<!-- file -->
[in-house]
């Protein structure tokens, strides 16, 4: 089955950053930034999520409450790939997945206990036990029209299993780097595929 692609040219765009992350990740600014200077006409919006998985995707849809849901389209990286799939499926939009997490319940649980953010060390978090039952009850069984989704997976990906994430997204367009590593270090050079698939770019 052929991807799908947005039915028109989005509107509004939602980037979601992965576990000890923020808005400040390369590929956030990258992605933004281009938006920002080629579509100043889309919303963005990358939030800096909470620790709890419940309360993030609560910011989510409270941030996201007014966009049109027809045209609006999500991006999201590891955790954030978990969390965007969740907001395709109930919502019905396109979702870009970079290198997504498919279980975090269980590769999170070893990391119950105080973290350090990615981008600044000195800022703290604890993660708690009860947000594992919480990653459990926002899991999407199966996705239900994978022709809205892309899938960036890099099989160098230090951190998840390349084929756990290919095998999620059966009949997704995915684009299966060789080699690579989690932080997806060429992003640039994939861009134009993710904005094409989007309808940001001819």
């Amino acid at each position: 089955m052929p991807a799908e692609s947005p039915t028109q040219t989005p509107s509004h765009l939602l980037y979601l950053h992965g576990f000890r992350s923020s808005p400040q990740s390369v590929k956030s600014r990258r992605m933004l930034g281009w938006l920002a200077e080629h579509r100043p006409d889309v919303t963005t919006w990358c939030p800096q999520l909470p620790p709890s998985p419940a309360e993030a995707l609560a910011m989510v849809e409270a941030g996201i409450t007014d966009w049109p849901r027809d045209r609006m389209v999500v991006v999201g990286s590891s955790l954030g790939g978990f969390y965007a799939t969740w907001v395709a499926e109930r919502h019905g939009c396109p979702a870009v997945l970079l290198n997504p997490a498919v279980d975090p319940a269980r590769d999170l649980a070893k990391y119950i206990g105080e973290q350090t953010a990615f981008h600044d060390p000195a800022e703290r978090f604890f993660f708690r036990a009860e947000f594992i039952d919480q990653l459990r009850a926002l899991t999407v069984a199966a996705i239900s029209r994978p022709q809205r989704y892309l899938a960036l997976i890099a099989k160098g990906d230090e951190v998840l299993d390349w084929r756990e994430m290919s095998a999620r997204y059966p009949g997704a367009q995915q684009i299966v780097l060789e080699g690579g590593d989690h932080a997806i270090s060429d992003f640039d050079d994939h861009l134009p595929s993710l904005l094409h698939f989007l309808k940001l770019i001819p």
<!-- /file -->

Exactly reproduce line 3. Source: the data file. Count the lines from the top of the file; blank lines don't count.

């Amino acid at each position: 089955m052929p991807a799908e692609s947005p039915t028109q040219t989005p509107s509004h765009l939602l980037y979601l950053h992965g576990f000890r992350s923020s808005p400040q990740s390369v590929k956030s600014r990258r992605m933004l930034g281009w938006l920002a200077e080629h579509r100043p006409d889309v919303t963005t919006w990358c939030p800096q999520l909470p620790p709890s998985p419940a309360e993030a995707l609560a910011m989510v849809e409270a941030g996201i409450t007014d966009w049109p849901r027809d045209r609006m389209v999500v991006v999201g990286s590891s955790l954030g790939g978990f969390y965007a799939t969740w907001v395709a499926e109930r919502h019905g939009c396109p979702a870009v997945l970079l290198n997504p997490a498919v279980d975090p319940a269980r590769d999170l649980a070893k990391y119950i206990g105080e973290q350090t953010a990615f981008h600044d060390p000195a800022e703290r978090f604890f993660f708690r036990a009860e947000f594992i039952d919480q990653l459990r009850a926002l899991t999407v069984a199966a996705i239900s029209r994978p022709q809205r989704y892309l899938a960036l997976i890099a099989k160098g990906d230090e951190v998840l299993d390349w084929r756990e994430m290919s095998a999620r997204y059966p009949g997704a367009q995915q684009i299966v780097l060789e080699g690579g590593d989690h932080a997806i270090s060429d992003f640039d050079d994939h861009l134009p595929s993710l904005l094409h698939f989007l309808k940001l770019i001819p």